San Miguel Church celebrates 400 years with lecture series
San Miguel Church, that venerable piece of New Mexico history, is kicking off a lecture series, “Memorías de San Miguel,” on Friday March 9, from 7 to 9 p.m. The fundraising event takes place at the San Miguel parish hall.
The lecture series honors the 400 year anniversary of San Miguel, the history of New Mexican Catholics, and takes a look at the complex impact of mission churches in the state’s development.
Friday night’s offering should pique the interest of anyone with an appreciation of the deep roots Catholicism has played in New Mexico history, the significance of the mission churches, the issues of culture clash between indigenous people and Spanish settlers and the struggles of colonial New Mexico. The lineup will feature historian Paul Harden, author and New Mexico historian John Taylor, who will discuss his landmark book, “Catholics Along the Rio Grande,” and Albuquerque artist Ana Beall.
“We are incredibly excited to host this event, which celebrates our rich reality,” said Father Andy Pavlak. “This event will get our celebration of San Miguel’s 400th year off the ground. We’re also planning to host these lectures on an ongoing basis — through the anniversary year — 2014, at least twice a year, perhaps quarterly, if there’s enough interest. Our gift shop will be open an hour before the event and we will have signed copies of John Taylor’s book, which has been very well-received.”
For almost 30 years, Harden has been carefully reconstructing the state’s unique story through in-depth research and the collection of oral histories. The El Defensor Chieftain contributor has documented the area’s roots through rigorous research and collecting family oral histories. The talk will focus on the settlement of Socorro and its meaning for Socorroans today.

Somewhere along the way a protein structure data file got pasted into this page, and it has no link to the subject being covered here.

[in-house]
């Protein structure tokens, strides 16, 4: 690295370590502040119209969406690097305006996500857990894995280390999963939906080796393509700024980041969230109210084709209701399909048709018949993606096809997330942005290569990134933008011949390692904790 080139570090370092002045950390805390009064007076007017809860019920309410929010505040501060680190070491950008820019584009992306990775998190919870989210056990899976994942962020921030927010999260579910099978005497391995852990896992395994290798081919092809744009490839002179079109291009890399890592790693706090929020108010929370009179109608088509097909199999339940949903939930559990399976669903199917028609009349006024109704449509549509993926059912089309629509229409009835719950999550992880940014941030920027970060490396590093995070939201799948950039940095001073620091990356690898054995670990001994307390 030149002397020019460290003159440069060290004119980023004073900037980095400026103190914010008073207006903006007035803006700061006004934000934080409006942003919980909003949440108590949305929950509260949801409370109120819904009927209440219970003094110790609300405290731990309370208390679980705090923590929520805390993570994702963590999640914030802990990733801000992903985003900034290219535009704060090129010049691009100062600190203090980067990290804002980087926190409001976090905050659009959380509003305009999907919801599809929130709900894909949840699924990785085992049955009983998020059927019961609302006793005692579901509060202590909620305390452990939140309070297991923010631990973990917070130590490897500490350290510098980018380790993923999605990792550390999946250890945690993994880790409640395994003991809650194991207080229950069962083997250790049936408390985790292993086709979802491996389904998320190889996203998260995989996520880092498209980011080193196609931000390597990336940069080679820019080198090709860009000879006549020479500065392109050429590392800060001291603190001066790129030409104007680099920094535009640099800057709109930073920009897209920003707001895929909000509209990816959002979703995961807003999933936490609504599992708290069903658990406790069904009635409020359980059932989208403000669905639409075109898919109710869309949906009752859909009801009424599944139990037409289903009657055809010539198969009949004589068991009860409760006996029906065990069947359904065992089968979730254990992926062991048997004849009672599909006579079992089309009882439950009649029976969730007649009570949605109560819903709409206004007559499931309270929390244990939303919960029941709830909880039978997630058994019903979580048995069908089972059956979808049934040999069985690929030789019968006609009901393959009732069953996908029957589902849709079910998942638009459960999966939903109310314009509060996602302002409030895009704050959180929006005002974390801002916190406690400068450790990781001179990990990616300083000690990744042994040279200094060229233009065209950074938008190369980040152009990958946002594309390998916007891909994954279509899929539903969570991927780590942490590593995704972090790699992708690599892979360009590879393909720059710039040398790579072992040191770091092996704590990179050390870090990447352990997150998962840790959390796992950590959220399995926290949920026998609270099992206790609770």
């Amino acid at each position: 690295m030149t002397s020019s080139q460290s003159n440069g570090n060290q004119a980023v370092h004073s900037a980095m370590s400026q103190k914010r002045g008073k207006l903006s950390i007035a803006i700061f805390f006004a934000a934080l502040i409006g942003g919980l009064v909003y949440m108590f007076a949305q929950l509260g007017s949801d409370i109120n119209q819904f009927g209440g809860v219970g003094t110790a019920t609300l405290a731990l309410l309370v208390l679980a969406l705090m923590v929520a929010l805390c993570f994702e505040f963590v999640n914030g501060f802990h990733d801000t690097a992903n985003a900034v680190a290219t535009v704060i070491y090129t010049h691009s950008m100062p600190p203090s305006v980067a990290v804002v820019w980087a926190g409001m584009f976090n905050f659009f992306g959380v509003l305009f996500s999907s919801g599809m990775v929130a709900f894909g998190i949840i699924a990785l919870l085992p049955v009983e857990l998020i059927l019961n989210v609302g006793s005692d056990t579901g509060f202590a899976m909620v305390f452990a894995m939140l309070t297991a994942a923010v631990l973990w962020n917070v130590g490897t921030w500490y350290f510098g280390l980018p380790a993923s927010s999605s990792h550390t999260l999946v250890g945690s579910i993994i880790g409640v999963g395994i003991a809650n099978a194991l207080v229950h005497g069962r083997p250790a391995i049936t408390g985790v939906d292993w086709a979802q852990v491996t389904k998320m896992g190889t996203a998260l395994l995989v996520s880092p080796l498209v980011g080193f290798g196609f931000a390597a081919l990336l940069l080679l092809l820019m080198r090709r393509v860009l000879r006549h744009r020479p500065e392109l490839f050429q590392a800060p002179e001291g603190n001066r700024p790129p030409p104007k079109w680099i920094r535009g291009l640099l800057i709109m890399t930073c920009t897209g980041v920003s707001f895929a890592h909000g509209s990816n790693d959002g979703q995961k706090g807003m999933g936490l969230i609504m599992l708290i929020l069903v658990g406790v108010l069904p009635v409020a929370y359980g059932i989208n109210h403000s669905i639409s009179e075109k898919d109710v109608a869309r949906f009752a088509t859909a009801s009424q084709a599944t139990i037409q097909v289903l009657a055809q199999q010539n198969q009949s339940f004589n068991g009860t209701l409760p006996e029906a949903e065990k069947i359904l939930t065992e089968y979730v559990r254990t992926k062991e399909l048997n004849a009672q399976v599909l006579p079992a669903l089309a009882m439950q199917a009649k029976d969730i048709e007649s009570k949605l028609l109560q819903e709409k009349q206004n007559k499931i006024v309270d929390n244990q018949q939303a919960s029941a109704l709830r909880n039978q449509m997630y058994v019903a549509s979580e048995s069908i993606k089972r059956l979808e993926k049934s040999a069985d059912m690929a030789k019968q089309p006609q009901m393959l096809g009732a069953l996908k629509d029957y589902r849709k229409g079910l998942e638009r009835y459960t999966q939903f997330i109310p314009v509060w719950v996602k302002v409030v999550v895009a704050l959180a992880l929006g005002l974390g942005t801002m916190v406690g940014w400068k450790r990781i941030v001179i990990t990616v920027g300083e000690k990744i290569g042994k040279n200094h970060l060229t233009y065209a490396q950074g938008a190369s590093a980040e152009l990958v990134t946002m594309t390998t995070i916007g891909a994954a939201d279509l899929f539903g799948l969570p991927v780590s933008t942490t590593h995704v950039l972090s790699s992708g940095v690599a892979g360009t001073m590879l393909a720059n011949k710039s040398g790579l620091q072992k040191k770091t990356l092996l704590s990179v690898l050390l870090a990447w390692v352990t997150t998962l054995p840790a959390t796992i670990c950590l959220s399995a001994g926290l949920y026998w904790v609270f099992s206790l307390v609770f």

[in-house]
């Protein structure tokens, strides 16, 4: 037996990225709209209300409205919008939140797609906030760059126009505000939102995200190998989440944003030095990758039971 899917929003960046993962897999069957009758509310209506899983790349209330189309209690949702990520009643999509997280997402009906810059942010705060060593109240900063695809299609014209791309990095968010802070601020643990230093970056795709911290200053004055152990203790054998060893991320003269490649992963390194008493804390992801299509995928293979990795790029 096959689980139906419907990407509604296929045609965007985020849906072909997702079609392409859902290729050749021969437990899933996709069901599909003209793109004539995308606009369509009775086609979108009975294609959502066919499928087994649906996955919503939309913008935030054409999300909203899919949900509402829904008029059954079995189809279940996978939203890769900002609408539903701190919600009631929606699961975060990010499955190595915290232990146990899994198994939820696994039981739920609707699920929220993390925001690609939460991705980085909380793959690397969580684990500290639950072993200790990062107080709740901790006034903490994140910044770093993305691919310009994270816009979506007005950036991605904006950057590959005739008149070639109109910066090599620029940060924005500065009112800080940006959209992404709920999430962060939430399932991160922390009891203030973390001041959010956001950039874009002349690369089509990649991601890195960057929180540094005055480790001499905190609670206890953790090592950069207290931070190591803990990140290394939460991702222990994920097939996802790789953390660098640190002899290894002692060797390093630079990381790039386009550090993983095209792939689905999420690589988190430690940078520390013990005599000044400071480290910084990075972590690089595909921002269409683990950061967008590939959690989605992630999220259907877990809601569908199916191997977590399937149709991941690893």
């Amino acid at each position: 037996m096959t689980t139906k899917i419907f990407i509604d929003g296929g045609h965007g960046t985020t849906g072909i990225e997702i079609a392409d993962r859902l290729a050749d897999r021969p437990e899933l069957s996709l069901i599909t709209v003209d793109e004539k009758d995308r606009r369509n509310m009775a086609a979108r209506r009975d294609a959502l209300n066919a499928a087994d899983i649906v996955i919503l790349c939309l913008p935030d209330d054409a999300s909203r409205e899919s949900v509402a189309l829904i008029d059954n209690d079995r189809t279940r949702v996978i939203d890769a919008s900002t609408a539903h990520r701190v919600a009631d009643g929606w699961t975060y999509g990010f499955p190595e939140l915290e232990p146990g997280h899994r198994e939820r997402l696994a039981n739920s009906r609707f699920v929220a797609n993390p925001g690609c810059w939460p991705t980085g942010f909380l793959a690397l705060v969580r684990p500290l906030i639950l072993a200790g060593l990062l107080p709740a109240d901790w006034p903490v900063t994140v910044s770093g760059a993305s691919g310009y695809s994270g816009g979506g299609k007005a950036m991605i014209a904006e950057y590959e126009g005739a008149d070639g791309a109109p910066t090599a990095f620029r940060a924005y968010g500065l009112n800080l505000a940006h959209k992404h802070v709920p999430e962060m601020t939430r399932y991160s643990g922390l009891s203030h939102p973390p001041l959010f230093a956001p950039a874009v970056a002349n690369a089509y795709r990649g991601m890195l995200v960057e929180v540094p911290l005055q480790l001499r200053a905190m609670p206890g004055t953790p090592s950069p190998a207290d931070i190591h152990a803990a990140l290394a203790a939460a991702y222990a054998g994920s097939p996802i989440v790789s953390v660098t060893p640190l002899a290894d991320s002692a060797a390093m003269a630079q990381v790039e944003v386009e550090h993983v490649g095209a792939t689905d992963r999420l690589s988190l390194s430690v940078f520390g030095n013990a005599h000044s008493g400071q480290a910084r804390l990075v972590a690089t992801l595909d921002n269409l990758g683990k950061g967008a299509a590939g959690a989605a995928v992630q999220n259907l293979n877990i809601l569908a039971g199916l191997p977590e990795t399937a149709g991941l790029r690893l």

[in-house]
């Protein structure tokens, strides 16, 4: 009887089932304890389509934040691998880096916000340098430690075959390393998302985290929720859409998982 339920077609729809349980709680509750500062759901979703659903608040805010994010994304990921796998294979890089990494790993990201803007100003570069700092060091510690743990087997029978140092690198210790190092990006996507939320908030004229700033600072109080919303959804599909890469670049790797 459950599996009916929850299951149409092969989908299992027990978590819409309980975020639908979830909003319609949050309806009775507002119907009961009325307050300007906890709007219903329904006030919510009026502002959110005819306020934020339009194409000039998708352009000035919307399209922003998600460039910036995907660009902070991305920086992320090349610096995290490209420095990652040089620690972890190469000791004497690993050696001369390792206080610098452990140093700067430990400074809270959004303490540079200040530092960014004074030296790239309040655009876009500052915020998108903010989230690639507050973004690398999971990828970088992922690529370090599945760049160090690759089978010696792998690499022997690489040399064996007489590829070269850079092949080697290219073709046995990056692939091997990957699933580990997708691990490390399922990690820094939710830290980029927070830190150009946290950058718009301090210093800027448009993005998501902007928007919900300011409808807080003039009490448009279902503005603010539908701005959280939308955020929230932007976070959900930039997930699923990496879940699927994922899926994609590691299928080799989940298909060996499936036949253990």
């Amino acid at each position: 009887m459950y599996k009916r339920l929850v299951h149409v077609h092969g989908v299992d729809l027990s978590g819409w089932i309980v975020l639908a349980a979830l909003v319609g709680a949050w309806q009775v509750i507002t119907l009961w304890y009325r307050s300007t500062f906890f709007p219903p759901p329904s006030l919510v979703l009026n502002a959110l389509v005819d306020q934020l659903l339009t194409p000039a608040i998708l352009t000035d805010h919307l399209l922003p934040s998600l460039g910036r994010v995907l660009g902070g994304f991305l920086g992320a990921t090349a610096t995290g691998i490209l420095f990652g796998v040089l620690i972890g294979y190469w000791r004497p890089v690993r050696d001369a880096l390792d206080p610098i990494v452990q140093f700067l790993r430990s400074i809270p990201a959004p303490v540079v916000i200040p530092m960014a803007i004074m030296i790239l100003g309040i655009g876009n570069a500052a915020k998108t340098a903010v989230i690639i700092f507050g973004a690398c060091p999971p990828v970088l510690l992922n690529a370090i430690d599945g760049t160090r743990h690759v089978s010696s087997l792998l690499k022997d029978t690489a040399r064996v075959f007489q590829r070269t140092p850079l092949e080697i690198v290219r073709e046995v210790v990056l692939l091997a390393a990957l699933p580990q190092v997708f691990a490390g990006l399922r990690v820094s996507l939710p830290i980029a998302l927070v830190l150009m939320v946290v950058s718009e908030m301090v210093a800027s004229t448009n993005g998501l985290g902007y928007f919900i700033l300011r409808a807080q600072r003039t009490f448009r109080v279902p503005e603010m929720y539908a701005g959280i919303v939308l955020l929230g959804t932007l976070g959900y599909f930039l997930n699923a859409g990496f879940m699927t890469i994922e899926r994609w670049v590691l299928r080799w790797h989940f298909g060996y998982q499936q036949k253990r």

“I’ll be presenting on the archeology at Teypama, a Pueblo city, which was the first Socorro,” said Harden. “What people may not know is that Juan de Oñate established the first European settlement in this country. It was founded in 1598, 22 years before the Mayflower. The extremely long history of San Miguel Church is significant, because it’s the oldest church in America.”
Taylor crafted a read that reveals Catholic life along the Rio Grande, with a series of seldom-seen images, painstakingly researched from sources that include New Mexico archives, as well as many private collections. It boasts a forward written by Richard Melzer, past president of the New Mexico Historical Society.
Beall has a one woman traveling exhibit of acrylic paintings, featuring mission churches as the subject matter. Her work is also on display at the Socorro County Chamber of Commerce through the month of March.
Beall will be on hand to discuss the series of painting, which started as a happy accident. She and her husband, Corey, both four-wheel off-road enthusiasts, were out driving.
“We were out four wheeling in the middle of nowhere when we saw this beautiful little church in Santa Rita (Riley),” she said. “It was wonderful. I took one look and I was hooked.”
The crisp, brightly colored renderings of the churches result from Beall’s use of acrylic paints.
“I like to call it a project,” she said, referring to the series, which are on tour throughout the region. “I love drawing, and acrylics keep the truest to the sketches. Plus, it’s just a more durable medium and this is all about preserving history.”
Beall is also a bit of a philanthropist. The tour will exhibit at area fiestas this year and culminate with the auction of paintings to benefit the churches.
When asked to explain the fascination, Beall replied, “Artists have all kind of reasons for doing what they do. I think that sometimes we’re ‘too modern.’ It’s difficult to preserve history. I do what I do to help with that.”
Beall’s capture of these colonial landmarks also touch on struggles that are a hallmark of the history of New Mexico. While on exhibit at Occupy Albuquerque, she received a critical note from someone who wrote they were an historian. According to Beall, he felt many of the paintings glorified the negative impact of European claims on Native homelands.
“I wish I could have spoken to him,” said Beall. “I think it could have been a chance to talk about how complex this is, about the good and bad, about the violence that was part of how things developed. We have an amazing history in New Mexico and we need to have a dialogue about all its aspects. I don’t want younger people to miss out on that. That’s another important reason for this project.”
Advance tickets for Friday’s lecture cost $20, and are available at the church gift shop. There will also be a wine and cheese reception.
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